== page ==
And internet and telecommunications services have been disrupted since November 2023. This is severely affecting people’s access to vital information, and the ability of humanitarian organizations to mount operations and communicate with affected people on the ground.

Madam President,

Across Myanmar, the humanitarian community estimates that some 18.6 million people will need humanitarian assistance in 2024 – a 19-fold increase since February 2021.

The United Nations and its humanitarian partners remain determined to stay and deliver for as many of these people as possible, and to provide protection through its presence.

But to do so, we require the urgent support of the international community to address factors that are severely limiting our ability to operate.

First, we urgently need more funding for the humanitarian response.

Successive years of gross underfunding are contributing to the scale and severity of humanitarian needs in Myanmar.

The 2023 Humanitarian Response for Myanmar was funded at only 44 per cent – $391 million out of the $886.7 million required – forcing partners to make tough decisions about who received assistance.

Despite the constraints, humanitarian organizations delivered assistance to 3.2 million people across Myanmar – around 65 per cent of those we aimed to reach under the Humanitarian Response Plan.

But the lack of funding still meant that more than 1.1 million people were left without priority lifesaving assistance; almost three quarters of all planned shelter repair and construction was not possible; and almost 672,000 people did not have access to safe drinking water.

To bolster the response in 2023, the Emergency Relief Coordinator released $26 million from the Central Emergency Response Fund. This was a lifeline following Cyclone Mocha.

But when humanitarian needs surged following the escalation of fighting in October 2023, we were forced to draw from stocks and essential supplies reserved for the first quarter of this year.

Today, we continue to play catch up as escalating needs are not met with adequate funding. A quarter of the way into the year, the 2024 Humanitarian Needs and Response Plan for Myanmar is only funded at a meager 4 per cent.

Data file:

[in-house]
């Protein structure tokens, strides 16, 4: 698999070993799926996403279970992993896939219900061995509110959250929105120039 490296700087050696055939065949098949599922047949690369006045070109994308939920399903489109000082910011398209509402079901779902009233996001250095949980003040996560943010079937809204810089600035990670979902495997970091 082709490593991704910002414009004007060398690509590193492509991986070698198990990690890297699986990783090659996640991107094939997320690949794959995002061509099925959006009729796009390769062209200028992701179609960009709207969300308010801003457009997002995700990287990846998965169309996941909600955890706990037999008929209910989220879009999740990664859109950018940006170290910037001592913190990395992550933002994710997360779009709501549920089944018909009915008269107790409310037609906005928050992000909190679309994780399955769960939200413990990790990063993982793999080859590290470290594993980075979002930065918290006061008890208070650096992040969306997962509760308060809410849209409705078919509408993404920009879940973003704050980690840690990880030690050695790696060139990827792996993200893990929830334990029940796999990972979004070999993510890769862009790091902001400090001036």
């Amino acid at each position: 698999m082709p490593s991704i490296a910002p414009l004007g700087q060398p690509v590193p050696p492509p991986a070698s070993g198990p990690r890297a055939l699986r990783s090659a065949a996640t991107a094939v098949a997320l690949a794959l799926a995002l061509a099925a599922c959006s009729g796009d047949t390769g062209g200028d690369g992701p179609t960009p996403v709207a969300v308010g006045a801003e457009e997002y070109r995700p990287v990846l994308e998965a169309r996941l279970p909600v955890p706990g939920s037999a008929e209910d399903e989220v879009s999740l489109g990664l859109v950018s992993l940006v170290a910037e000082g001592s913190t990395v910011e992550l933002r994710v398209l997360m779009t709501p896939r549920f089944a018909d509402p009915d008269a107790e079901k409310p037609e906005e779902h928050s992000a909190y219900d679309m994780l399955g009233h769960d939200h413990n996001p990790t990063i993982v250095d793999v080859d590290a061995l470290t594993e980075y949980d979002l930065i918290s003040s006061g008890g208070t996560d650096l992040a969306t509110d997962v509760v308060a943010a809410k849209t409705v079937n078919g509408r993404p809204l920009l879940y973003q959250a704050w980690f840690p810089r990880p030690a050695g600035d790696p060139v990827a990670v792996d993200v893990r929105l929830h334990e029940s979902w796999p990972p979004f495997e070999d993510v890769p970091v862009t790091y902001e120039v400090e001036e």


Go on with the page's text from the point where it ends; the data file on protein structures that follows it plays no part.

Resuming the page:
And as cyclone season approaches, we urgently need additional funding to replenish stocks and to ensure humanitarian assistance can continue.

Second, we must have safe, timely and unimpeded humanitarian access to people in need, wherever they are.

We continue to engage with all relevant parties to secure humanitarian access and to urge all sides not to politicize the delivery of aid.

We call on the Security Council to continue impressing on the parties the imperative for humanitarians to be able to reach all people in need in Myanmar.

And third, we cannot deliver assistance if aid workers are not safe.

Intensified armed conflict, administrative restrictions and violence against aid workers all remain key barriers that are limiting humanitarian assistance from reaching vulnerable people.

From January 2022 to February 2024, more than 155 aid workers have been arrested or detained by various parties.

We continue to demand that all relevant parties facilitate the provision of humanitarian assistance and protect humanitarian workers, in accordance with international humanitarian and human rights law, norms and standards.

We call on the Security Council to support us in this demand.

Madam President,

As the conflict continues to escalate, as humanitarian needs intensify, and with the monsoon season just around the corner, time is of essence for the people of Myanmar.

They cannot afford for us to forget. They cannot afford to wait. They need the support of the international community now to help them survive in this time of fear and turmoil.

I urge the Security Council, Member States, and the wider international community to do everything they can to ensure continuing humanitarian support to the people of Myanmar.

And I echo the Secretary-General’s call for sustained international and regional attention on the crisis in Myanmar, and for a cessation of hostilities by all parties.

Ultimately, only an end to the conflict will pave the way for an end to the humanitarian crisis in Myanmar.

Thank you.